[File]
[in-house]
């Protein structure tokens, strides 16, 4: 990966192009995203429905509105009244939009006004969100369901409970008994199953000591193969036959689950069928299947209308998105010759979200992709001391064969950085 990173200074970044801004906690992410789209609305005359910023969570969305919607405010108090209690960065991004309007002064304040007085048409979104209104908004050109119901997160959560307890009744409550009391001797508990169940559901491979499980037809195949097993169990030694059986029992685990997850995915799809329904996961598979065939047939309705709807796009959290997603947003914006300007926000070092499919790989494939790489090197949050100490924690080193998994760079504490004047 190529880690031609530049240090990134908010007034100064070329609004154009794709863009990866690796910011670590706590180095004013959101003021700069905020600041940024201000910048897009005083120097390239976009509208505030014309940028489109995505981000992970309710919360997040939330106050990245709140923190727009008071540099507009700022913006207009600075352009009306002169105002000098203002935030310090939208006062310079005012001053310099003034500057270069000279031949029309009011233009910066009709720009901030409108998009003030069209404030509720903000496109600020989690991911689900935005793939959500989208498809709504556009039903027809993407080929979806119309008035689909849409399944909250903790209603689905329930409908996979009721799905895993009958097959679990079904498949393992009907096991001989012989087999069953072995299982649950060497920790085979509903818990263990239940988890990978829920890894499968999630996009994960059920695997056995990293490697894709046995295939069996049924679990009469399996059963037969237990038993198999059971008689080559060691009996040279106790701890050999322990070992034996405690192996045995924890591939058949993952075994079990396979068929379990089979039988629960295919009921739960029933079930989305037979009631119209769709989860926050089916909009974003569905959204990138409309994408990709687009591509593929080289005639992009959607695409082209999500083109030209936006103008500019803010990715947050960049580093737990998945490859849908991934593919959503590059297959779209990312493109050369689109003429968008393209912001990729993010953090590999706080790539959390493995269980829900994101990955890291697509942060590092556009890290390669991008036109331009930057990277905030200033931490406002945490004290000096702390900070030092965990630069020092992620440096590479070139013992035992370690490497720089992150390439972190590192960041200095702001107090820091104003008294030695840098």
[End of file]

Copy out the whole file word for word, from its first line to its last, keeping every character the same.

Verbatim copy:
[in-house]
């Protein structure tokens, strides 16, 4: 990966192009995203429905509105009244939009006004969100369901409970008994199953000591193969036959689950069928299947209308998105010759979200992709001391064969950085 990173200074970044801004906690992410789209609305005359910023969570969305919607405010108090209690960065991004309007002064304040007085048409979104209104908004050109119901997160959560307890009744409550009391001797508990169940559901491979499980037809195949097993169990030694059986029992685990997850995915799809329904996961598979065939047939309705709807796009959290997603947003914006300007926000070092499919790989494939790489090197949050100490924690080193998994760079504490004047 190529880690031609530049240090990134908010007034100064070329609004154009794709863009990866690796910011670590706590180095004013959101003021700069905020600041940024201000910048897009005083120097390239976009509208505030014309940028489109995505981000992970309710919360997040939330106050990245709140923190727009008071540099507009700022913006207009600075352009009306002169105002000098203002935030310090939208006062310079005012001053310099003034500057270069000279031949029309009011233009910066009709720009901030409108998009003030069209404030509720903000496109600020989690991911689900935005793939959500989208498809709504556009039903027809993407080929979806119309008035689909849409399944909250903790209603689905329930409908996979009721799905895993009958097959679990079904498949393992009907096991001989012989087999069953072995299982649950060497920790085979509903818990263990239940988890990978829920890894499968999630996009994960059920695997056995990293490697894709046995295939069996049924679990009469399996059963037969237990038993198999059971008689080559060691009996040279106790701890050999322990070992034996405690192996045995924890591939058949993952075994079990396979068929379990089979039988629960295919009921739960029933079930989305037979009631119209769709989860926050089916909009974003569905959204990138409309994408990709687009591509593929080289005639992009959607695409082209999500083109030209936006103008500019803010990715947050960049580093737990998945490859849908991934593919959503590059297959779209990312493109050369689109003429968008393209912001990729993010953090590999706080790539959390493995269980829900994101990955890291697509942060590092556009890290390669991008036109331009930057990277905030200033931490406002945490004290000096702390900070030092965990630069020092992620440096590479070139013992035992370690490497720089992150390439972190590192960041200095702001107090820091104003008294030695840098």